Unfortunately, I doubt many other New Yorkers, particularly those with money, do.
In gentrification, we've destroyed neighborhood after neighborhood. Keeping Harlem at the scale it presently exists would help preserve the single most important cultural neighborhood in the city. Think about it: you can mention any other neighborhood, and you'll get different opinions as to what they represent (even Times Square) but Harlem evokes a passion and majesty that remains consistent across generations.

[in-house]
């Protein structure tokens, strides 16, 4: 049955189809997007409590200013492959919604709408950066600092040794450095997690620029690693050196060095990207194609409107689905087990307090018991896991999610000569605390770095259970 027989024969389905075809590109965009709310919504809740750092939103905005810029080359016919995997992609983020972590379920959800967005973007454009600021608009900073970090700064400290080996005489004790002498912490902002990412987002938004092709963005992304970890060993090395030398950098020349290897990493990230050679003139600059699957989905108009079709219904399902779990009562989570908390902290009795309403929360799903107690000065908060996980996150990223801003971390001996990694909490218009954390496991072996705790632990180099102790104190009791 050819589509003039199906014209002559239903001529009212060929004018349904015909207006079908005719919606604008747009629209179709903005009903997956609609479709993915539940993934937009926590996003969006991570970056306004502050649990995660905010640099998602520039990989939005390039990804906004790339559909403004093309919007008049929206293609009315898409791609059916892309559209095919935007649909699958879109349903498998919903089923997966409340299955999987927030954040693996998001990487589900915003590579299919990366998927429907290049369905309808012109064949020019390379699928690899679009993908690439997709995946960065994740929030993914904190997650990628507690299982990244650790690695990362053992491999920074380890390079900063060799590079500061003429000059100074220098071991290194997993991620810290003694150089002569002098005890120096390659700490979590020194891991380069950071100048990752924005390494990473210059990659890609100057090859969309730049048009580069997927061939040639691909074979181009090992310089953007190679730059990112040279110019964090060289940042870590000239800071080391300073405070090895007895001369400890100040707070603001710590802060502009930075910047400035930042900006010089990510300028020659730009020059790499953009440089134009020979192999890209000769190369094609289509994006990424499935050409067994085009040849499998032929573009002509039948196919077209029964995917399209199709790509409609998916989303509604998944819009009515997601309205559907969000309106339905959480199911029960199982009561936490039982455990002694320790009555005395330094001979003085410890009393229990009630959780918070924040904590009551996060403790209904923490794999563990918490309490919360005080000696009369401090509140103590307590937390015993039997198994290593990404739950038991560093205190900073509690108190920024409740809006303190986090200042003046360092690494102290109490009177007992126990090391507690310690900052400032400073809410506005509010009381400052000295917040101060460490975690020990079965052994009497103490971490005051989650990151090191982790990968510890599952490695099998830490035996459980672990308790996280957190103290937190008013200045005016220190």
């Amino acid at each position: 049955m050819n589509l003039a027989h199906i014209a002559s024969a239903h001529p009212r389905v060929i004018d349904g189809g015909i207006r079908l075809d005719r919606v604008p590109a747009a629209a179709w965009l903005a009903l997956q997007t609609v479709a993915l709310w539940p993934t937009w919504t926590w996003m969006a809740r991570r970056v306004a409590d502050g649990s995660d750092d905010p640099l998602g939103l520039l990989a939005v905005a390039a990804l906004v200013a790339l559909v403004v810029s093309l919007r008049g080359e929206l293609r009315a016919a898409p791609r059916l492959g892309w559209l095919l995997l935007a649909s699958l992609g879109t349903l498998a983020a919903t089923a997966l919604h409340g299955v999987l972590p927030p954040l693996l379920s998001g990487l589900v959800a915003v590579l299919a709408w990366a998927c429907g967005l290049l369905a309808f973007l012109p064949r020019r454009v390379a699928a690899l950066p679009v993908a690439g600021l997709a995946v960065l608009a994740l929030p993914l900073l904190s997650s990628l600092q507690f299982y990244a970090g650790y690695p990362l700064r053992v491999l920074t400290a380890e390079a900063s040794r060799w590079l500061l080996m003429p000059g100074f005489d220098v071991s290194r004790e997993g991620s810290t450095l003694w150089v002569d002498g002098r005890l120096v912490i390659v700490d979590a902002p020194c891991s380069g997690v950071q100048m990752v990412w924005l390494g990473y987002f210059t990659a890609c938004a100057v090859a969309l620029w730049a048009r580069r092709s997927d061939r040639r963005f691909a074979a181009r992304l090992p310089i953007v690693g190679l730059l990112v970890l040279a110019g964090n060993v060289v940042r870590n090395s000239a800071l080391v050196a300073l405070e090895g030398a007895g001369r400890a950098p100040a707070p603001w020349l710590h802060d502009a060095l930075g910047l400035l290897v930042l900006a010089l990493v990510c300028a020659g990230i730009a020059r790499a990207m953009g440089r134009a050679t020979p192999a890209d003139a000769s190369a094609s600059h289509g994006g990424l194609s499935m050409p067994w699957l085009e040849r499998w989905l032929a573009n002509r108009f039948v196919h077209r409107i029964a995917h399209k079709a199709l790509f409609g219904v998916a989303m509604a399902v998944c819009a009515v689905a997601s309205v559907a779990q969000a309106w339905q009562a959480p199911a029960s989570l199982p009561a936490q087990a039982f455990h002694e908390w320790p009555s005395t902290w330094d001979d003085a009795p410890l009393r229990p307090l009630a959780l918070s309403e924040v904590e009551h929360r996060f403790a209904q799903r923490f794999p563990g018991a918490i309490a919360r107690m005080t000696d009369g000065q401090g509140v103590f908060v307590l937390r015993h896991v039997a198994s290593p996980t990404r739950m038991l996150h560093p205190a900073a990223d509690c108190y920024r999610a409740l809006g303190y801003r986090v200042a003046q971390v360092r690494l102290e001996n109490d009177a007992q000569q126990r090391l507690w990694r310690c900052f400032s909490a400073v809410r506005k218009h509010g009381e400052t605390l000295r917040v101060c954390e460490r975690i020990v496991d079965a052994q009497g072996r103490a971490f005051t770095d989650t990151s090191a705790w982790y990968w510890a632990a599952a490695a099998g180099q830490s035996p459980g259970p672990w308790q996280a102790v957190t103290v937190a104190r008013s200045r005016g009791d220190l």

That's not to say the neighborhood won't change. It will. It has to. It's one of the few affordable inner city neighborhoods left and that means there's pressure on landlords to find new tenants and gain increased rents. But there's no reason to destroy a neighborhood to enrich a few.